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Who are people talking to when they drive distracted?


As this blog has discussed on previous occasions, distracted driving is not only illegal in Texas, it is also very unsafe and leads to serious personal injury. A Killeen resident who engages in this sort of behavior, even if he only takes his eyes off of the road for a second or two, runs the risk of causing a fatal car accident or, at least, an accident that leaves a victim seriously injured.

Nevertheless, Texans and those across the country seem unable to resist the urge to pick up their cell phones and try to talk without a hands-free device, or, perhaps worse, send a text. Statistics from a recent survey suggest that in most cases, someone who is texting and driving is communicating with his or her spouse or significant other. People are also very likely to communicate behind the wheel with their children and with close friends.

Despite the fact that fewer people communicate with professional colleagues while driving, many employees suggested that they text and drive because they don’t want to miss out on an important message from work or force their boss to wait on them to respond.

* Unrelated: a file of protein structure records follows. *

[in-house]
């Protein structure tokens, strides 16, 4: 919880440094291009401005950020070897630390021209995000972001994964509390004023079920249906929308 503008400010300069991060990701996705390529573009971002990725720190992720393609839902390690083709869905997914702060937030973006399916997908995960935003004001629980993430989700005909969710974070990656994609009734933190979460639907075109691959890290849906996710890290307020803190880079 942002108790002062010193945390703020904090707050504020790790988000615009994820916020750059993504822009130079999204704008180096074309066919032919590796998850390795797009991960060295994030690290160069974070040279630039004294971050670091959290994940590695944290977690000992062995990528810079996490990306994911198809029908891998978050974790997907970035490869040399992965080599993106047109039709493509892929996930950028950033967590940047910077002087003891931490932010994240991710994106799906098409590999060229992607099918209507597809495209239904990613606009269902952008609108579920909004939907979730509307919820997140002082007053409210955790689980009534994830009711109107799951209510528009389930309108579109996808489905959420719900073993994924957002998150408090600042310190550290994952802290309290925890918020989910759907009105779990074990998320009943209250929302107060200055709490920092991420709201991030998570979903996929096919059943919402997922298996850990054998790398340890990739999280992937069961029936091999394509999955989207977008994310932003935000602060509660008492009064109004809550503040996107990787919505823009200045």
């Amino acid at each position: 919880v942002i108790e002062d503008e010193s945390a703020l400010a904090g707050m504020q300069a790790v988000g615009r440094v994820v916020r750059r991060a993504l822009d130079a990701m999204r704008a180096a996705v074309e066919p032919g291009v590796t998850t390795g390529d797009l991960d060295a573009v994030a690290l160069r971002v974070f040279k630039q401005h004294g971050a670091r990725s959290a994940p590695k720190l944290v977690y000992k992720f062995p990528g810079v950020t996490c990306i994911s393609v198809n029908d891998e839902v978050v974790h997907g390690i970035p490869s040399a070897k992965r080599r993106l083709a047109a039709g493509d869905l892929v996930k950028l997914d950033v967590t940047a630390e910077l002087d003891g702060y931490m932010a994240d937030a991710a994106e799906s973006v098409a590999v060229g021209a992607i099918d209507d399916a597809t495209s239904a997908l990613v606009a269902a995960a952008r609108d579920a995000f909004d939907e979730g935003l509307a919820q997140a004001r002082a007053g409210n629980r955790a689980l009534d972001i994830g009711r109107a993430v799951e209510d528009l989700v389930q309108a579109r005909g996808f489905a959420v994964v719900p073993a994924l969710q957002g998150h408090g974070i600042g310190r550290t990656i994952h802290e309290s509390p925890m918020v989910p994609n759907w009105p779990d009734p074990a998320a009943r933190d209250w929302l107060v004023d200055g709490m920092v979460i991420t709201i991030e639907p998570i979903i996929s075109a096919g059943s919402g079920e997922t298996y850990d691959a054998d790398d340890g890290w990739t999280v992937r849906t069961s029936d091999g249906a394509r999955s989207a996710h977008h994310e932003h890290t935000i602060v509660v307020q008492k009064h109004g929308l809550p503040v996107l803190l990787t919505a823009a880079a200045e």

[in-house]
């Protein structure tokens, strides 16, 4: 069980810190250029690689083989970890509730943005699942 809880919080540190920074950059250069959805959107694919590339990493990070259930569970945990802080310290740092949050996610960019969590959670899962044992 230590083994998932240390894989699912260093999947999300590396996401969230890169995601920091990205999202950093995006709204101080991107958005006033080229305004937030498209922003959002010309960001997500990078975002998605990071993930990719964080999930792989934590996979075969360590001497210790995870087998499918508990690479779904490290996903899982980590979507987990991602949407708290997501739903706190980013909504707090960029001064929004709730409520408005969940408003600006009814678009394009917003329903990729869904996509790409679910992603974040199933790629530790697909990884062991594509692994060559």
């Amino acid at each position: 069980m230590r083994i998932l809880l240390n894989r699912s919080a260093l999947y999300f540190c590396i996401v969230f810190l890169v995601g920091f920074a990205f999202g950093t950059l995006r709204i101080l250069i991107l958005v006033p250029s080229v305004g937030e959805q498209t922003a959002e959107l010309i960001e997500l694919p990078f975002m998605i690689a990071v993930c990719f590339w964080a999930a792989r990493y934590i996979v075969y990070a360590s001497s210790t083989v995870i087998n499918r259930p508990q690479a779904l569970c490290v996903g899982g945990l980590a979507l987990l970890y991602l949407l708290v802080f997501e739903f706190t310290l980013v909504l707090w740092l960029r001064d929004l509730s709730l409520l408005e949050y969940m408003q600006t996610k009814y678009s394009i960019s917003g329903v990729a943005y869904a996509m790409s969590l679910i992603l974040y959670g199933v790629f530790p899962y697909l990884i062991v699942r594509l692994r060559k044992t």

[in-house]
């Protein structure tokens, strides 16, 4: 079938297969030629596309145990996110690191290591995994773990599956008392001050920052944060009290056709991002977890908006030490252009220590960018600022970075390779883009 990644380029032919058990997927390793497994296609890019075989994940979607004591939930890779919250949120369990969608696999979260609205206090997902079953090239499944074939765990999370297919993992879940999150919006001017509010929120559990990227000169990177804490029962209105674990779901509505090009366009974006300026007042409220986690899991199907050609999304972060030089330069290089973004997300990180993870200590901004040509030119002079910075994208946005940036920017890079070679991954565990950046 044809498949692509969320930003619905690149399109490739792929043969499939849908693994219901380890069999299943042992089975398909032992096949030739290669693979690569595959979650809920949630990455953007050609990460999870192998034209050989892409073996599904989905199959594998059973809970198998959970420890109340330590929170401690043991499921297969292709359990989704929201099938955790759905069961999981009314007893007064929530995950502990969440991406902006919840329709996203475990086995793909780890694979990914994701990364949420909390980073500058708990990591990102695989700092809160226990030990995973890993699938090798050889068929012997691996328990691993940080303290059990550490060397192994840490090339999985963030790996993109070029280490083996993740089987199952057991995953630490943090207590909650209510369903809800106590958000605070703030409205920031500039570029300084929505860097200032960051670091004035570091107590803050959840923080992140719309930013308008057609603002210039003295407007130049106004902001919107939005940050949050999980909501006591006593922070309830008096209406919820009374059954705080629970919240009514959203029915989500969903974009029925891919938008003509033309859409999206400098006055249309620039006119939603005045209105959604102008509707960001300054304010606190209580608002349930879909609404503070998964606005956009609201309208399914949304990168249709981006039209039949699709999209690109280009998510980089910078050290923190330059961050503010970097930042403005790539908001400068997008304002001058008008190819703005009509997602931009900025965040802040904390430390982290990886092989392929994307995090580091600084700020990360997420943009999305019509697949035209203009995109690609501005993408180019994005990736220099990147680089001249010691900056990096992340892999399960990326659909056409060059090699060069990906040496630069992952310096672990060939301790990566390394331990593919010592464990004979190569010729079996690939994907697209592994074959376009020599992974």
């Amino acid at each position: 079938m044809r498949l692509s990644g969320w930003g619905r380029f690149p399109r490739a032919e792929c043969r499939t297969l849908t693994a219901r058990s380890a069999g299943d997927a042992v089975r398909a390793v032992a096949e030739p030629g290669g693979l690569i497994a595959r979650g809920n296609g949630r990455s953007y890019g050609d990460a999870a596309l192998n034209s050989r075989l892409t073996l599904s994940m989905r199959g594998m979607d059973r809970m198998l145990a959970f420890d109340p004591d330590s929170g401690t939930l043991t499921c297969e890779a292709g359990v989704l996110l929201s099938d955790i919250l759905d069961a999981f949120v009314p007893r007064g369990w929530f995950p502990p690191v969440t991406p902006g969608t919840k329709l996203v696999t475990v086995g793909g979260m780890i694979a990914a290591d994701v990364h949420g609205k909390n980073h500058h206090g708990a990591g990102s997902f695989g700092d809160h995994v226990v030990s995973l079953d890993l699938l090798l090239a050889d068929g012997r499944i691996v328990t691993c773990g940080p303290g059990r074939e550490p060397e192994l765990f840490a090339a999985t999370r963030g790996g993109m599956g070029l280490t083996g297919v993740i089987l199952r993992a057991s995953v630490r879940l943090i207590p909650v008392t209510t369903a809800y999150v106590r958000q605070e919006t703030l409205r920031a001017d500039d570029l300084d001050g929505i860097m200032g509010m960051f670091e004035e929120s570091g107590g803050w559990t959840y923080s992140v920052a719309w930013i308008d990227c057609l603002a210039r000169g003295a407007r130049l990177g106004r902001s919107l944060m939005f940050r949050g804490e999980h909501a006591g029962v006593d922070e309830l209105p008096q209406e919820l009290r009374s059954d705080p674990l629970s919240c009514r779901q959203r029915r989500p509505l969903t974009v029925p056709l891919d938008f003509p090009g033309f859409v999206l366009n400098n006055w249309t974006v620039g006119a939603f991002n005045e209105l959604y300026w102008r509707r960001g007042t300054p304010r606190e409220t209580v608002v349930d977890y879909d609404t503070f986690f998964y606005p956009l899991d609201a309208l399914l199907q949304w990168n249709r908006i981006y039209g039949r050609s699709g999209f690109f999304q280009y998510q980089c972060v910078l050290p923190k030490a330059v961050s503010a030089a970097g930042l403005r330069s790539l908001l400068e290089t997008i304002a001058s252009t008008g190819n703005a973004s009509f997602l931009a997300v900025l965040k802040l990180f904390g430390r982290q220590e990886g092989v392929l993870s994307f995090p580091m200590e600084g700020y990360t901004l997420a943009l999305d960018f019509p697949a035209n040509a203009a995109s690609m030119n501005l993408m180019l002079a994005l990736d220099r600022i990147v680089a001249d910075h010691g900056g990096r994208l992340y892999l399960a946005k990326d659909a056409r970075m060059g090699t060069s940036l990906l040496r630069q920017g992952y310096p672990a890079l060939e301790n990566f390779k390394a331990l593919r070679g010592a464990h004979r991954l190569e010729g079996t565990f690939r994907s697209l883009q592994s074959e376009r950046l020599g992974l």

Speaking more generally, over 60 percent of respondents said that the reason they text and drive is because they do not want to miss an emergency communication, suggesting that many people use their phones in the car because they are worried about someone or something. Almost 1 in 4 respondents said that they check their phones out of fear of missing out.

The bottom line seems to be that people are still willing to take the risk of texting and driving because they believe the alternative is worse. For this reason, holding a distracted driver financially accountable after an accident may serve to reinforce the point that no personal or professional crisis is worth putting one’s own life, as well as the lives of others, at risk while on the road.